The fact that more competition rewards the more skilled workers with an extra premia for education also has implications in inequality, as the gap between skilled and less skilled in more competitive industries could increase, although in general still remains the issue of analyzing the general impact on inequality. This is to some extent consistent with findings by Airola and Juhn (2005), where using Income–Expenditure Surveys for Mexico they find that wage inequality increased in the first part of the 1990s, but slowing down after, although they do not consider the impact of competition.



This paper has sought to link product market competition with returns to more skilled workers in Mexico. Using data from the National Employment Surveys, we used a two stage procedure to make such a link. In the first stage, we separate the specific premia to more skilled in industries in the period 1984–2004, while in the second we pooled such premia and use panel data techniques to measure the effect of competition on those returns.

Results show that competition has an incidence in increasing returns in industries exposed to higher competition. However, when separating the effect between levels of education, the effect is only found at the higher education level, but not in the medium levels. This may be happening as industries more exposed to competition seek to reduce costs while increasing productivity, thus competing also to attract more skilled worker for which they apply an additional wage premia, leading also to more inequality in labor income. Since Mexico is a highly unequal country with a rigid structure for competition and labor regulations, this study has shed some light on the response of the industry to more competition and its effect on the labor market.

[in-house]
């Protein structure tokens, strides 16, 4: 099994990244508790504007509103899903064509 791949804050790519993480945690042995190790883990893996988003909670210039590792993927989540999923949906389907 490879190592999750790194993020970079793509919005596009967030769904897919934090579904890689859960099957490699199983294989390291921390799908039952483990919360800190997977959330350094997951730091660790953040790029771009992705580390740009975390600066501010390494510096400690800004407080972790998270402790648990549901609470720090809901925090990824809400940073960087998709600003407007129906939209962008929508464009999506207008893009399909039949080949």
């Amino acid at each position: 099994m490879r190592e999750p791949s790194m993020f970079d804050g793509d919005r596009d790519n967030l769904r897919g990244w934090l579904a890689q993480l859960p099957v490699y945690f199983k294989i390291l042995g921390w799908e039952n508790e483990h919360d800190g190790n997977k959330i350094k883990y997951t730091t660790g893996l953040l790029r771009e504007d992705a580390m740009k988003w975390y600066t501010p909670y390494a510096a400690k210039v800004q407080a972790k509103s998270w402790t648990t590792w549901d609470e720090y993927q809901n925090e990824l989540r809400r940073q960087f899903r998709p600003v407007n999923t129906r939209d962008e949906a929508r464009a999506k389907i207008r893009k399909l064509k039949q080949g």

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1 The authors acknowledge funding from the National Council for Science and Technology. We also acknowledge research help from Miguel Angel de Jesús Vázquez. Last, but not least, we would like to thank comments made by two anonymous reviewers. All remaining errors are our own responsibility.

4 In 2003, Mexico is only surpassed by Turkey and Poland. As comparison, in 1998, Mexico was at the same level as Spain, Korea and Hungary, and surpassed by France, Italy, Greece, Czech Republic, Turkey and Poland.

5 This argument is based on Vives (2004) and Boone (2000), where reduction of costs under competition leads to a stepper sensitivity of profits to such cuts, thus the relative marginal product of hiring a more educated worker is higher.